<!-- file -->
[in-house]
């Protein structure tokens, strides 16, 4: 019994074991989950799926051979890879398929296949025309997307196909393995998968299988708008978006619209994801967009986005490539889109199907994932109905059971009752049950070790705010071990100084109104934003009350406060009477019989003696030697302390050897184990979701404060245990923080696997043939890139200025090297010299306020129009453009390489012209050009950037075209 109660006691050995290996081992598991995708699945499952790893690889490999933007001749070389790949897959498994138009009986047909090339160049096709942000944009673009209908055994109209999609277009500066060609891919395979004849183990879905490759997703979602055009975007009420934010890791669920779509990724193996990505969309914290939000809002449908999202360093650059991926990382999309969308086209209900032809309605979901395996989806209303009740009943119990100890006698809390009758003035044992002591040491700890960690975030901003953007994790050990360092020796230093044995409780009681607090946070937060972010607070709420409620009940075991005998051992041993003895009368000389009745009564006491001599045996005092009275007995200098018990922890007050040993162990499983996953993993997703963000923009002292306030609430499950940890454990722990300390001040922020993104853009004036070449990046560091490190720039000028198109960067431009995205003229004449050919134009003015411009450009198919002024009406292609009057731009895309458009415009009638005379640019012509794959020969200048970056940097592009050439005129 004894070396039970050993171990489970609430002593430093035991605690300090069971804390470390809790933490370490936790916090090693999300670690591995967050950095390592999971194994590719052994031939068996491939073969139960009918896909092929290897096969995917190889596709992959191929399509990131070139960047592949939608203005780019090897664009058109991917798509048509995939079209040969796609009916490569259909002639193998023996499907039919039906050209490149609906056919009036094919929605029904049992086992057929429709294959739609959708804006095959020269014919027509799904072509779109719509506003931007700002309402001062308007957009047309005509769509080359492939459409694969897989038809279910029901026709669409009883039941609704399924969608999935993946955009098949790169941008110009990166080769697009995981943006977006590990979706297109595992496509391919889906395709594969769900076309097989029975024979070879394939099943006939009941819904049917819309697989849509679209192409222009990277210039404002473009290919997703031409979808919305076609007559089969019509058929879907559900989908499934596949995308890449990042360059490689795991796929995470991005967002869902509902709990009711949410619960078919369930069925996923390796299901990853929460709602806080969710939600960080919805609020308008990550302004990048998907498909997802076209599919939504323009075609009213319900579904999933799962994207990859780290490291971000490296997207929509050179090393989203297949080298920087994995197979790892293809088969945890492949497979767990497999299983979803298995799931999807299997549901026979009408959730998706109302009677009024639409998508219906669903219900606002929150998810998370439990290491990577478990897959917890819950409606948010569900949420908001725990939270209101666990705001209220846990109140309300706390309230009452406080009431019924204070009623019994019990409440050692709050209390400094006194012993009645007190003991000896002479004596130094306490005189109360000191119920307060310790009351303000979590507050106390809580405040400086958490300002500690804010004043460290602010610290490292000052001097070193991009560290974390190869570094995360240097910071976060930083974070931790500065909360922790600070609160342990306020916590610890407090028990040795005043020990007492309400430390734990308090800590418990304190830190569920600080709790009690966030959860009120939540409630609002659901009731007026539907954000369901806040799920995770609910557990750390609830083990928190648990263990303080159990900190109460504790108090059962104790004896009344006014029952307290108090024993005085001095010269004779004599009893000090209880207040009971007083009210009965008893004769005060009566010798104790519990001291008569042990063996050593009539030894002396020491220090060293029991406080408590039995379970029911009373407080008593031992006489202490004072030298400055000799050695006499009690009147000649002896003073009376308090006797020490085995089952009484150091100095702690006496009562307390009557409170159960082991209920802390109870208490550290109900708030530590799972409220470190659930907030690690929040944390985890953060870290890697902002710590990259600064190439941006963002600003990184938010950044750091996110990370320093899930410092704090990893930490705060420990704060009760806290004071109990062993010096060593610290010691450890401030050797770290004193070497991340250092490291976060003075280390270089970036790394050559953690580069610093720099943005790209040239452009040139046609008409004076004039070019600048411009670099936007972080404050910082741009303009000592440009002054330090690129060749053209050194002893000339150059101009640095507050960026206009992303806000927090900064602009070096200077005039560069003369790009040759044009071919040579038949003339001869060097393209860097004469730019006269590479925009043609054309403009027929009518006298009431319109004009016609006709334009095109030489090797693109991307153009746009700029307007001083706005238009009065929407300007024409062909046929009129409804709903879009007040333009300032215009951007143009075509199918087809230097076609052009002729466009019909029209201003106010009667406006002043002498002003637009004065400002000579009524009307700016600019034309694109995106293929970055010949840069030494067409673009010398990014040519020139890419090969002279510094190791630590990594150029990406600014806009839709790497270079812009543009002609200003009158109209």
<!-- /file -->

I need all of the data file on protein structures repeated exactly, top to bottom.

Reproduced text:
[in-house]
């Protein structure tokens, strides 16, 4: 019994074991989950799926051979890879398929296949025309997307196909393995998968299988708008978006619209994801967009986005490539889109199907994932109905059971009752049950070790705010071990100084109104934003009350406060009477019989003696030697302390050897184990979701404060245990923080696997043939890139200025090297010299306020129009453009390489012209050009950037075209 109660006691050995290996081992598991995708699945499952790893690889490999933007001749070389790949897959498994138009009986047909090339160049096709942000944009673009209908055994109209999609277009500066060609891919395979004849183990879905490759997703979602055009975007009420934010890791669920779509990724193996990505969309914290939000809002449908999202360093650059991926990382999309969308086209209900032809309605979901395996989806209303009740009943119990100890006698809390009758003035044992002591040491700890960690975030901003953007994790050990360092020796230093044995409780009681607090946070937060972010607070709420409620009940075991005998051992041993003895009368000389009745009564006491001599045996005092009275007995200098018990922890007050040993162990499983996953993993997703963000923009002292306030609430499950940890454990722990300390001040922020993104853009004036070449990046560091490190720039000028198109960067431009995205003229004449050919134009003015411009450009198919002024009406292609009057731009895309458009415009009638005379640019012509794959020969200048970056940097592009050439005129 004894070396039970050993171990489970609430002593430093035991605690300090069971804390470390809790933490370490936790916090090693999300670690591995967050950095390592999971194994590719052994031939068996491939073969139960009918896909092929290897096969995917190889596709992959191929399509990131070139960047592949939608203005780019090897664009058109991917798509048509995939079209040969796609009916490569259909002639193998023996499907039919039906050209490149609906056919009036094919929605029904049992086992057929429709294959739609959708804006095959020269014919027509799904072509779109719509506003931007700002309402001062308007957009047309005509769509080359492939459409694969897989038809279910029901026709669409009883039941609704399924969608999935993946955009098949790169941008110009990166080769697009995981943006977006590990979706297109595992496509391919889906395709594969769900076309097989029975024979070879394939099943006939009941819904049917819309697989849509679209192409222009990277210039404002473009290919997703031409979808919305076609007559089969019509058929879907559900989908499934596949995308890449990042360059490689795991796929995470991005967002869902509902709990009711949410619960078919369930069925996923390796299901990853929460709602806080969710939600960080919805609020308008990550302004990048998907498909997802076209599919939504323009075609009213319900579904999933799962994207990859780290490291971000490296997207929509050179090393989203297949080298920087994995197979790892293809088969945890492949497979767990497999299983979803298995799931999807299997549901026979009408959730998706109302009677009024639409998508219906669903219900606002929150998810998370439990290491990577478990897959917890819950409606948010569900949420908001725990939270209101666990705001209220846990109140309300706390309230009452406080009431019924204070009623019994019990409440050692709050209390400094006194012993009645007190003991000896002479004596130094306490005189109360000191119920307060310790009351303000979590507050106390809580405040400086958490300002500690804010004043460290602010610290490292000052001097070193991009560290974390190869570094995360240097910071976060930083974070931790500065909360922790600070609160342990306020916590610890407090028990040795005043020990007492309400430390734990308090800590418990304190830190569920600080709790009690966030959860009120939540409630609002659901009731007026539907954000369901806040799920995770609910557990750390609830083990928190648990263990303080159990900190109460504790108090059962104790004896009344006014029952307290108090024993005085001095010269004779004599009893000090209880207040009971007083009210009965008893004769005060009566010798104790519990001291008569042990063996050593009539030894002396020491220090060293029991406080408590039995379970029911009373407080008593031992006489202490004072030298400055000799050695006499009690009147000649002896003073009376308090006797020490085995089952009484150091100095702690006496009562307390009557409170159960082991209920802390109870208490550290109900708030530590799972409220470190659930907030690690929040944390985890953060870290890697902002710590990259600064190439941006963002600003990184938010950044750091996110990370320093899930410092704090990893930490705060420990704060009760806290004071109990062993010096060593610290010691450890401030050797770290004193070497991340250092490291976060003075280390270089970036790394050559953690580069610093720099943005790209040239452009040139046609008409004076004039070019600048411009670099936007972080404050910082741009303009000592440009002054330090690129060749053209050194002893000339150059101009640095507050960026206009992303806000927090900064602009070096200077005039560069003369790009040759044009071919040579038949003339001869060097393209860097004469730019006269590479925009043609054309403009027929009518006298009431319109004009016609006709334009095109030489090797693109991307153009746009700029307007001083706005238009009065929407300007024409062909046929009129409804709903879009007040333009300032215009951007143009075509199918087809230097076609052009002729466009019909029209201003106010009667406006002043002498002003637009004065400002000579009524009307700016600019034309694109995106293929970055010949840069030494067409673009010398990014040519020139890419090969002279510094190791630590990594150029990406600014806009839709790497270079812009543009002609200003009158109209």